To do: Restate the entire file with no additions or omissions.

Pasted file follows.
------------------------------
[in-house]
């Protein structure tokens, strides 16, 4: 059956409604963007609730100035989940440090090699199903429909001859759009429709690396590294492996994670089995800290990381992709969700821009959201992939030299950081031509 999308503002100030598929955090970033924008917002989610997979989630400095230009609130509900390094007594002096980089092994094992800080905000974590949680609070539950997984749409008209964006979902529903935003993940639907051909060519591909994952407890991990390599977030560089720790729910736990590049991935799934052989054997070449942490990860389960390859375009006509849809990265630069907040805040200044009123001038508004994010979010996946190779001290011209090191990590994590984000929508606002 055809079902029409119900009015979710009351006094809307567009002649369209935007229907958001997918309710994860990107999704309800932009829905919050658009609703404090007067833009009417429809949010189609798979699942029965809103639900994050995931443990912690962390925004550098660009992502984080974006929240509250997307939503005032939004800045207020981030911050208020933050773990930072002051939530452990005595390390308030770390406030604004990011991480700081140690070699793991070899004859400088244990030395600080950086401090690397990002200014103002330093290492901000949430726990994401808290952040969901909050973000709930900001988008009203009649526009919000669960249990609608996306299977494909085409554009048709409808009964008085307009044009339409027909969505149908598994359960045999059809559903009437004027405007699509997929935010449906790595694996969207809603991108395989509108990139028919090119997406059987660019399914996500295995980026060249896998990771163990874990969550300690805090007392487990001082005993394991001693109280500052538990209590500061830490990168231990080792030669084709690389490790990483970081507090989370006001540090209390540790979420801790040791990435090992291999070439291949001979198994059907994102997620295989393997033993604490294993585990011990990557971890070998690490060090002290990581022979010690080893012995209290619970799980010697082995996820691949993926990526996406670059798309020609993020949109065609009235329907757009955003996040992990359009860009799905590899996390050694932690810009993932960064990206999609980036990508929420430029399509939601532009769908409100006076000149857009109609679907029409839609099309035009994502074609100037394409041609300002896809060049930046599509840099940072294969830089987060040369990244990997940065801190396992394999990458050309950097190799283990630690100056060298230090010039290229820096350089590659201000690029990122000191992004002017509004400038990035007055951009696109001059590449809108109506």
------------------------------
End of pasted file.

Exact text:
[in-house]
């Protein structure tokens, strides 16, 4: 059956409604963007609730100035989940440090090699199903429909001859759009429709690396590294492996994670089995800290990381992709969700821009959201992939030299950081031509 999308503002100030598929955090970033924008917002989610997979989630400095230009609130509900390094007594002096980089092994094992800080905000974590949680609070539950997984749409008209964006979902529903935003993940639907051909060519591909994952407890991990390599977030560089720790729910736990590049991935799934052989054997070449942490990860389960390859375009006509849809990265630069907040805040200044009123001038508004994010979010996946190779001290011209090191990590994590984000929508606002 055809079902029409119900009015979710009351006094809307567009002649369209935007229907958001997918309710994860990107999704309800932009829905919050658009609703404090007067833009009417429809949010189609798979699942029965809103639900994050995931443990912690962390925004550098660009992502984080974006929240509250997307939503005032939004800045207020981030911050208020933050773990930072002051939530452990005595390390308030770390406030604004990011991480700081140690070699793991070899004859400088244990030395600080950086401090690397990002200014103002330093290492901000949430726990994401808290952040969901909050973000709930900001988008009203009649526009919000669960249990609608996306299977494909085409554009048709409808009964008085307009044009339409027909969505149908598994359960045999059809559903009437004027405007699509997929935010449906790595694996969207809603991108395989509108990139028919090119997406059987660019399914996500295995980026060249896998990771163990874990969550300690805090007392487990001082005993394991001693109280500052538990209590500061830490990168231990080792030669084709690389490790990483970081507090989370006001540090209390540790979420801790040791990435090992291999070439291949001979198994059907994102997620295989393997033993604490294993585990011990990557971890070998690490060090002290990581022979010690080893012995209290619970799980010697082995996820691949993926990526996406670059798309020609993020949109065609009235329907757009955003996040992990359009860009799905590899996390050694932690810009993932960064990206999609980036990508929420430029399509939601532009769908409100006076000149857009109609679907029409839609099309035009994502074609100037394409041609300002896809060049930046599509840099940072294969830089987060040369990244990997940065801190396992394999990458050309950097190799283990630690100056060298230090010039290229820096350089590659201000690029990122000191992004002017509004400038990035007055951009696109001059590449809108109506």